When a managed fund that has overseas investments, such as a global shares fund, is, investors are exposed to fluctuations in the Australian dollar.
This can be a good thing if our dollar falls relative to the currency in the country where the investments are held.
For example, if you were invested in an unhedged US share fund and the value of the Australian dollar decreased relative to the US dollar, then the value of your portfolio would increase. This is because you would receive more for your investment if you converted it back into Australian dollars.
Of course it can also work the other way around.
As the Australian dollar increases in value, the value of an unhedged overseas portfolio would decrease when converted back into Australian dollars.
This is can result in unhedged global share funds delivering low returns even when the underlying markets have performed quite strongly.
When an overseas portfolio is fully hedged, the investment manager is using strategies to offset the impact of currency fluctuations.
The objective is to ensure the only factor influencing the return from the portfolio is the income and capital gains (or losses) generated by the underlying investments not currency movements as well.
This means with a fully hedged portfolio, you are protected from the adverse impact of a rising Australian dollar. But equally, you dont get to benefit from situations where the Australian dollar is falling.
Over time the Australian dollar will both rise and fall relative to overseas currencies. Holding some hedged and unhedged overseas investments can therefore provide some additional diversification.
If you have a strong view on the way the Australian dollar is heading, you could favour one approach over the other. But even professional economists and currency experts get their forecasts wrong as much as they get them right.
So trying to improve your returns by making currency decisions can be a costly and time consuming exercise that doesnt necessarily yield a net benefit.
Another issue to consider is that, over longer time periods (five years or more), there has been little difference between the performance of hedged and unhedged global portfolios.
This is because while one approach may work better than the other over the short-term, these temporary periods of out-performance tend to cancel each other out over time.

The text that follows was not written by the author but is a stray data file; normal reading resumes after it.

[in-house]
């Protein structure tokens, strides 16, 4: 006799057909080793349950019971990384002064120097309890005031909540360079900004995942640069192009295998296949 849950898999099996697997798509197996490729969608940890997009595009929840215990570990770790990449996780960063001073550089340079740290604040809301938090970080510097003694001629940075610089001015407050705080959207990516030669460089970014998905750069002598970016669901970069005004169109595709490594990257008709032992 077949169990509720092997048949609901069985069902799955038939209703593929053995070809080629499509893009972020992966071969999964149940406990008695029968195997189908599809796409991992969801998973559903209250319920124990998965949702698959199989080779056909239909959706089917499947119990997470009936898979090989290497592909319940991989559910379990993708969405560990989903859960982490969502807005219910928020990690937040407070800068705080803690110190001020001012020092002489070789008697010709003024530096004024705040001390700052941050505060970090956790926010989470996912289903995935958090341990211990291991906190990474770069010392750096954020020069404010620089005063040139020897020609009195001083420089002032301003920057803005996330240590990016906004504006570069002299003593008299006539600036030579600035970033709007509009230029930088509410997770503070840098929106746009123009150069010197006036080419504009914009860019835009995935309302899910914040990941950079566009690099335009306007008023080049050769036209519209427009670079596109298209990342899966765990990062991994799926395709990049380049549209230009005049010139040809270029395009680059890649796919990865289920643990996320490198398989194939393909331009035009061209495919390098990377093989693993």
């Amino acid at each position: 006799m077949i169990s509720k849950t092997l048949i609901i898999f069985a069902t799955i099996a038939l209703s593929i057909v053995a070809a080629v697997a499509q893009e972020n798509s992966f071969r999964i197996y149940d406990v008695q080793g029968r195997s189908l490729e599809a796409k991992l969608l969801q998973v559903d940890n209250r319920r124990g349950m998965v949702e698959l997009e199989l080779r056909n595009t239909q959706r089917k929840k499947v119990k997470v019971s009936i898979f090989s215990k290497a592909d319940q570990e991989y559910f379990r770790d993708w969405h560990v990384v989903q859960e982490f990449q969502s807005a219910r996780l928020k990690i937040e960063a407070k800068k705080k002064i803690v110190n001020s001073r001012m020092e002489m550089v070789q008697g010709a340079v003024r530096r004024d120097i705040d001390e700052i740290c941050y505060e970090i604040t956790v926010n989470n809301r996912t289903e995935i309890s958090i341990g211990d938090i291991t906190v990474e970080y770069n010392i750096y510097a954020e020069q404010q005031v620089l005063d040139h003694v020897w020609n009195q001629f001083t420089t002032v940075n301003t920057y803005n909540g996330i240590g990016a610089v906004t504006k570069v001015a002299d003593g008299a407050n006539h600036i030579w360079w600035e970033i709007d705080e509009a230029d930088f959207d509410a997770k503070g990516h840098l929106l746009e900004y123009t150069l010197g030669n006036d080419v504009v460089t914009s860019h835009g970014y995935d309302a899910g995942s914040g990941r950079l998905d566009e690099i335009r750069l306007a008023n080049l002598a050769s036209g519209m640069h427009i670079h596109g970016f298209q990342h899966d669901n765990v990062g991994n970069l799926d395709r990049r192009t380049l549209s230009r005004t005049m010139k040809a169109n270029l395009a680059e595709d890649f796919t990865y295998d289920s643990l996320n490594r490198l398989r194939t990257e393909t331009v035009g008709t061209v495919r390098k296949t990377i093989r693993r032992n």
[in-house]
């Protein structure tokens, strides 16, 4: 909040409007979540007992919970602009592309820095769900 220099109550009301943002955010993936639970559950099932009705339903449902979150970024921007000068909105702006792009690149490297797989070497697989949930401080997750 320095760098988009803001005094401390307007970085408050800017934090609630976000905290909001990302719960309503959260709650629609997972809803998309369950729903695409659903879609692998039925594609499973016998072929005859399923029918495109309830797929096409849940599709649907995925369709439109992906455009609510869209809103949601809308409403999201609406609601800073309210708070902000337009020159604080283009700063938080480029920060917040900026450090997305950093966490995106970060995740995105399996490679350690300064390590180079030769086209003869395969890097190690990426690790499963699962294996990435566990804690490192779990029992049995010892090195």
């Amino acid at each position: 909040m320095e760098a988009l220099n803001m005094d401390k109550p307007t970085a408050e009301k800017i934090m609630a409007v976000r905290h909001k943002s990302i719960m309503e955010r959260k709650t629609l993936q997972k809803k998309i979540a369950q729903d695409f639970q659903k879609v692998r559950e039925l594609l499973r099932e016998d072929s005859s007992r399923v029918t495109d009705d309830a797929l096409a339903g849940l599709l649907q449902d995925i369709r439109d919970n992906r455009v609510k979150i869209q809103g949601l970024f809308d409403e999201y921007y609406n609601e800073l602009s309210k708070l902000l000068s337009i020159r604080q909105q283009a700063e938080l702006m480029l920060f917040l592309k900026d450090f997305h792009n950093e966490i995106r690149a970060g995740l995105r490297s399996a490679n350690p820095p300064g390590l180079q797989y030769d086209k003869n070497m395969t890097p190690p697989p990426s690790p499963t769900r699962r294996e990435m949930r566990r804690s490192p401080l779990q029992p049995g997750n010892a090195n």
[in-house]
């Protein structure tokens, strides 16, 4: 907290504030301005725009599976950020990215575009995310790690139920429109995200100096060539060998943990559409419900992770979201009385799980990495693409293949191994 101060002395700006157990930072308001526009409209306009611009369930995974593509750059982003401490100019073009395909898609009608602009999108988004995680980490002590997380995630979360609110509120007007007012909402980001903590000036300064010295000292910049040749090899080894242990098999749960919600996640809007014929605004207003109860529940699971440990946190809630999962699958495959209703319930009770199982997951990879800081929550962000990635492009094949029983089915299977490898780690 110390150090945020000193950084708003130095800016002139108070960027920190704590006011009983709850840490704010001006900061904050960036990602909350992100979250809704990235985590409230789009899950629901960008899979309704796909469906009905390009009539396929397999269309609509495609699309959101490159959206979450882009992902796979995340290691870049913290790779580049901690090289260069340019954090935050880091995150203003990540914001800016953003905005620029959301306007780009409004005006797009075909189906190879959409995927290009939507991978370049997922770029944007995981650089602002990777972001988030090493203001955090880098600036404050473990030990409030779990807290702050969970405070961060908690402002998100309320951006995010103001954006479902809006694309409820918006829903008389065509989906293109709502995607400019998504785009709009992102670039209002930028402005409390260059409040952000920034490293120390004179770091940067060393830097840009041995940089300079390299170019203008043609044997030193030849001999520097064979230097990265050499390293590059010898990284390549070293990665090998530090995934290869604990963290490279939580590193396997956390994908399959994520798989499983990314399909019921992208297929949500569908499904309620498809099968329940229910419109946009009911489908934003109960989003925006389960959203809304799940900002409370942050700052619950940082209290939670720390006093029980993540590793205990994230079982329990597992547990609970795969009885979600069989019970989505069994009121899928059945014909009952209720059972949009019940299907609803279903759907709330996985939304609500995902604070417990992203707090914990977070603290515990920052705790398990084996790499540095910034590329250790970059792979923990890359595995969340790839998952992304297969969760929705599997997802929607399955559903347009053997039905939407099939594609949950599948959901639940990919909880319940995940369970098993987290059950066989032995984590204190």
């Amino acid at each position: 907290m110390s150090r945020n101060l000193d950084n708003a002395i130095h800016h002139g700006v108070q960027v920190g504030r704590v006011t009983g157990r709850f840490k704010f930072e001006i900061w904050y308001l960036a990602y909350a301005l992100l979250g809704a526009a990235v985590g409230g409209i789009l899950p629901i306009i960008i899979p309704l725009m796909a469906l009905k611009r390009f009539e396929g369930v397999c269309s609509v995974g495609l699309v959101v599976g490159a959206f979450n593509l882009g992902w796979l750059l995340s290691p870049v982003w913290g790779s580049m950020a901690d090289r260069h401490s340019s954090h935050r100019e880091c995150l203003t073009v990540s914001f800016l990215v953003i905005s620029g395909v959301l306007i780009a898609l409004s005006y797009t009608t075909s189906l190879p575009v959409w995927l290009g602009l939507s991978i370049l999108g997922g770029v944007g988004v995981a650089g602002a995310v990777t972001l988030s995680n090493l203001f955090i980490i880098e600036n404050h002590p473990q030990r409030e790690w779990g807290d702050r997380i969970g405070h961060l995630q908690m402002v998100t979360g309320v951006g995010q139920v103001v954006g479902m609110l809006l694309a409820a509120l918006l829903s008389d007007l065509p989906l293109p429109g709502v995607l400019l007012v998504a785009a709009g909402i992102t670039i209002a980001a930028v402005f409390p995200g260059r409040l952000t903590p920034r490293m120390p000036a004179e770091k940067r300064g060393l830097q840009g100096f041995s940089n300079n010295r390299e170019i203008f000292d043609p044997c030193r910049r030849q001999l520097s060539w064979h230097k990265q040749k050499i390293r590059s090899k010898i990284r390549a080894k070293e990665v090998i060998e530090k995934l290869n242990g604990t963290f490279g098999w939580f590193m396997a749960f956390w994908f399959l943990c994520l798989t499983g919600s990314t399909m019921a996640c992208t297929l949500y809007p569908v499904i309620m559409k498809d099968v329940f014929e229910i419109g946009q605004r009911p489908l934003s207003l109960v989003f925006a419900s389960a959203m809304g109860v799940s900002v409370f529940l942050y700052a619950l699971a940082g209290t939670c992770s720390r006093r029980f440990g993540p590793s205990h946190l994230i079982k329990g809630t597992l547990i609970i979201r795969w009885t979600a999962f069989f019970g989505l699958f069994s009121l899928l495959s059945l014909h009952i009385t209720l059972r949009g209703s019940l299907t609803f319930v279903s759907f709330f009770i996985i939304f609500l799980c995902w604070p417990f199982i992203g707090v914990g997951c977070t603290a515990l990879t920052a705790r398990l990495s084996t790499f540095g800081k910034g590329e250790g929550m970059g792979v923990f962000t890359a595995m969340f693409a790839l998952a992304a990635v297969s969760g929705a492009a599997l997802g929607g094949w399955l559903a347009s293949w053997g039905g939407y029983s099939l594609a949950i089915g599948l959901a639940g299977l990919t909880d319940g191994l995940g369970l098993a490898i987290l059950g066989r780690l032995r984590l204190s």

A much more important issue is how much of your portfolio should be in overseas assets not what to do about short-term currency movements. Talk to us if youd like to discuss how much of your portfolio is invested overseas or about hedged versus unhedged investments.
Remember to reservethe afternoon of 14 October 2011, for our annual client briefing, once again to be held at Royal South Yarra Lawn Tennis Club. Of course, this years conference promises to be our best ever with brilliant guest speakers and wonderful food – not to mention great company!
Julian Battistella, Michael Jeffs and Battistella Financial Services Pty Ltd are Authorised Representatives of GWM Adviser Services Limited ABN 96 002 071 749, trading as Garvan Financial Planning an Australian Financial Services Licensee, Registered office at 105 153 Miller St North Sydney NSW 2060 and a member of the National Australia group of companies.
This advice may not be suitable to you because it contains general advice that has not been tailored to your personal circumstances. Please seek personal financial and tax and/or legal advice prior to acting on this information. The material contained in this newsletter is based on information received in good faith from sources within the market, and on our understanding of legislation and Government press releases at the date of publication, which are believed to be reliable and accurate. Opinions constitute our judgement at the time of issue and are subject to change. Neither, the Licensee or any of the National Australia group of companies, nor their employees or directors give any warranty of accuracy, nor accept any responsibility for errors or omissions in this email.